Lady Gaga turned into a not so pretty Little Monster during a six-hour deposition in Manhattan, during a deposition taken August 6 obtained by the New York Post in which she responds to claims from her formal personal assistant Jennifer O’Neill. The complaint filed by O’Neill states that Gaga owes her $390,000 in overtime.
“I was by her side virtually 24 hours a day, seven days a week,” O’Neill testified. “That includes sleeping in the same bed with her. Because she did not sleep alone.”
When asked if the unusual task was “required” as part of her job, O’Neill said, “I felt it was.”
“Unlike anybody else on that tour, I did not have my own hotel room. I was not asked if I wanted my own hotel room,” she said.
Transcript excerpts from O’Neill’s July 11 deposition at a Times Square law office don’t suggest there was any hanky-panky between her and Gaga, an outspoken supporter of gay rights.
And O’Neill noted, “I had no privacy, no chance to talk to any family, no chance to talk to any friends, no chance to have sex if I wanted to have sex. There was no chance to do anything.”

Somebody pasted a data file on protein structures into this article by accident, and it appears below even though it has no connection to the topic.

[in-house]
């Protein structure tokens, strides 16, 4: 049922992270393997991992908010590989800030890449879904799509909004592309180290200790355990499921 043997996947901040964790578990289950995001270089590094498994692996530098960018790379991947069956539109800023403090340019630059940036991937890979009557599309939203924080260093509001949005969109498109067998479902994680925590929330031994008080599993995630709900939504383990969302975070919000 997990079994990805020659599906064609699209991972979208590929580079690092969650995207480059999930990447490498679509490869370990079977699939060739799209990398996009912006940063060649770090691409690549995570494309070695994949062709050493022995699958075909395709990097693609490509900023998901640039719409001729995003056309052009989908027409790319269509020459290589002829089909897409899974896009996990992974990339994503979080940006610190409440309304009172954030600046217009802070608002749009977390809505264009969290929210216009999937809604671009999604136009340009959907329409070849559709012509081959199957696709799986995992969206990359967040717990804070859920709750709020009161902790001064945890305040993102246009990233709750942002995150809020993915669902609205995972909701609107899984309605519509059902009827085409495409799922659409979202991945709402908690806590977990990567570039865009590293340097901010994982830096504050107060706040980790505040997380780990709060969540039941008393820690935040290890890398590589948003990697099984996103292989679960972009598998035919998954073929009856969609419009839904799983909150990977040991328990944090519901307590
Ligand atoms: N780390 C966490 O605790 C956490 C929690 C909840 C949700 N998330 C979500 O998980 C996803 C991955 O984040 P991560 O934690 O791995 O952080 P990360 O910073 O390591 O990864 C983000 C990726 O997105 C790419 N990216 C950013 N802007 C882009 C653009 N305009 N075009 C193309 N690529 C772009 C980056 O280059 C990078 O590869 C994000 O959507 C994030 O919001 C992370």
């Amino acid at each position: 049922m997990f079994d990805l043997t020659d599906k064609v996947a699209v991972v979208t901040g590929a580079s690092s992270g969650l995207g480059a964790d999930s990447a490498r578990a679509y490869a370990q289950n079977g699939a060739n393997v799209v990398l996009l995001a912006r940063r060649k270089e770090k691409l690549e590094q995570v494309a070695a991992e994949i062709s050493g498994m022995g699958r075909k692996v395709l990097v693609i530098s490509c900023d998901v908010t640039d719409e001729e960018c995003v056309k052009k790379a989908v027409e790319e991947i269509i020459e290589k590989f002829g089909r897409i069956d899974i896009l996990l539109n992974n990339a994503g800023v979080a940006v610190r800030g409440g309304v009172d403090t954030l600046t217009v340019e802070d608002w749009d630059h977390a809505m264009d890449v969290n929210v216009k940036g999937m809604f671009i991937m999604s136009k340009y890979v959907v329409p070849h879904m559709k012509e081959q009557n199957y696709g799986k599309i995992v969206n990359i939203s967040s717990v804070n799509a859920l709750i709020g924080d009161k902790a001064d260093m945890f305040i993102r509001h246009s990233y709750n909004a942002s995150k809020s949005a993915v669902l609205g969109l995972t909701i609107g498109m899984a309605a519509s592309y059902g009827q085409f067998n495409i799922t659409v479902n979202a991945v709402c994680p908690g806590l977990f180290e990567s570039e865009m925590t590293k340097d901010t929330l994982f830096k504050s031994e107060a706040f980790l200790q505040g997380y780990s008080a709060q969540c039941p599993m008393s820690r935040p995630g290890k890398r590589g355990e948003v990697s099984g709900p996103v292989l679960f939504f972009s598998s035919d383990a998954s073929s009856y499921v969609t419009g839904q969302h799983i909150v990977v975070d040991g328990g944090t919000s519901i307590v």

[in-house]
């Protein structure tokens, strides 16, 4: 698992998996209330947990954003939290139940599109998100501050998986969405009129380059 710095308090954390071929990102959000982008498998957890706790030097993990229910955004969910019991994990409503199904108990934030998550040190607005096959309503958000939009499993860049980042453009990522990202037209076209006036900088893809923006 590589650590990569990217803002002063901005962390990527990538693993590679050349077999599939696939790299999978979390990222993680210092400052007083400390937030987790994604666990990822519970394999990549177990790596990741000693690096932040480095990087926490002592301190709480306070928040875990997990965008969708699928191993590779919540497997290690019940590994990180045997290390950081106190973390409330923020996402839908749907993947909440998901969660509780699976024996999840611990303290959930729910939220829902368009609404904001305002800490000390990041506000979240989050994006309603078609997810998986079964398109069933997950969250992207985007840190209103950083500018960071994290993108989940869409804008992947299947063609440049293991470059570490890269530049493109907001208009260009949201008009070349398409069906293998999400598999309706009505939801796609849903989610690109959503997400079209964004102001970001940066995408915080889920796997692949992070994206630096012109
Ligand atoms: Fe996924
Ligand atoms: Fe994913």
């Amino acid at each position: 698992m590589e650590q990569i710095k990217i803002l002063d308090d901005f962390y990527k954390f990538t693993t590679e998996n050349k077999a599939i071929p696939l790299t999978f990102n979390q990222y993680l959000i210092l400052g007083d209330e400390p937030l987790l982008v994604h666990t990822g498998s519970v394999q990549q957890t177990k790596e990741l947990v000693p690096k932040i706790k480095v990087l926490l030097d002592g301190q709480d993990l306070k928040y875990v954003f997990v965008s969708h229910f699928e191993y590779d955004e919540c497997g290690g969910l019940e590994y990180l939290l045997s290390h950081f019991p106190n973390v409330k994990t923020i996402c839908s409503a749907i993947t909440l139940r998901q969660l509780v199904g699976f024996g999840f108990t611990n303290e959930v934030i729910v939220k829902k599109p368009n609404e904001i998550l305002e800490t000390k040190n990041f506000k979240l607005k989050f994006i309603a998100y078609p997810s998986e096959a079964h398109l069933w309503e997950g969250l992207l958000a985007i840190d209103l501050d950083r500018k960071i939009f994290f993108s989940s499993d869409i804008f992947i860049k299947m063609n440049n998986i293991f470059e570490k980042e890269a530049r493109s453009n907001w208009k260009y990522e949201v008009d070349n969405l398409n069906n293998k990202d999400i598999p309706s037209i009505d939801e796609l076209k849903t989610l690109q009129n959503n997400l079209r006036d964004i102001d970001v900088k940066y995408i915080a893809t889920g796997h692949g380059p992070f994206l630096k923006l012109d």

O’Neill, also revealed that her daily duties included making sure Gaga “had taken her medicine,” although the specific drugs aren’t identified in the Manhattan federal court filing.
She said the 26-year-old superstar — “made it clear” that “I expect you to be working and to be available 24/7.”
Gaga according to court docs obtained by the New York Post from the August 6 deposition, called O’Neill a “f**king hood rat who is suing me for money that she didn’t earn.”
“She’s just — she thinks she’s just like the queen of the universe,” the Edge of Glory singer said in the transcribed diatribe. “And, you know what, she didn’t want to be a slave to one, because in my work and what I do, I’m the queen of the universe every day.”
During one point where the two apparently crossed glances, Gaga blasted O’Neill, “Are you going to stare at me like a witch this whole time — honestly? Because this is going to be a long f**king day that you brought me here.”
At one point Gaga turned her ire to O’Neill’s lawyer Paul Millus, telling him, “Listen, listen, sir, if you’re going to ask me questions for the next five hours, I am going to tell you exactly what f**king happened, so that the judge can read on this transcript exactly what’s going on.”